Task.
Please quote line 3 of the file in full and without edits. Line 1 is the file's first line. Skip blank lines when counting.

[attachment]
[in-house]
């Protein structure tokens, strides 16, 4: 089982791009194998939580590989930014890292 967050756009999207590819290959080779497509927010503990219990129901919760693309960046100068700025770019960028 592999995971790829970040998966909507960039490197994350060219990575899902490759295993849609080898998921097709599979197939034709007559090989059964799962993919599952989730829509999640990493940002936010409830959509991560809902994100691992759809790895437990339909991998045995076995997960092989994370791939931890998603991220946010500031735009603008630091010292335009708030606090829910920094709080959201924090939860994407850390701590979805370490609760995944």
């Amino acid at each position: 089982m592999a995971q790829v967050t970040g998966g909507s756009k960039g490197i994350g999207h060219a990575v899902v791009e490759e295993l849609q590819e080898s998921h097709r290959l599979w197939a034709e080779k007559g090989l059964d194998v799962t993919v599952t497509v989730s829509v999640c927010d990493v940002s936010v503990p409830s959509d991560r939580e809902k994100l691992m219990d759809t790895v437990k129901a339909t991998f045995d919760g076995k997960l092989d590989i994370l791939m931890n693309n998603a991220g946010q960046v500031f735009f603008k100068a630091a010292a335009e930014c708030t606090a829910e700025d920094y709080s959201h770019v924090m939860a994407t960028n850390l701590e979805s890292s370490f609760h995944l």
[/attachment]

């Amino acid at each position: 089982m592999a995971q790829v967050t970040g998966g909507s756009k960039g490197i994350g999207h060219a990575v899902v791009e490759e295993l849609q590819e080898s998921h097709r290959l599979w197939a034709e080779k007559g090989l059964d194998v799962t993919v599952t497509v989730s829509v999640c927010d990493v940002s936010v503990p409830s959509d991560r939580e809902k994100l691992m219990d759809t790895v437990k129901a339909t991998f045995d919760g076995k997960l092989d590989i994370l791939m931890n693309n998603a991220g946010q960046v500031f735009f603008k100068a630091a010292a335009e930014c708030t606090a829910e700025d920094y709080s959201h770019v924090m939860a994407t960028n850390l701590e979805s890292s370490f609760h995944l």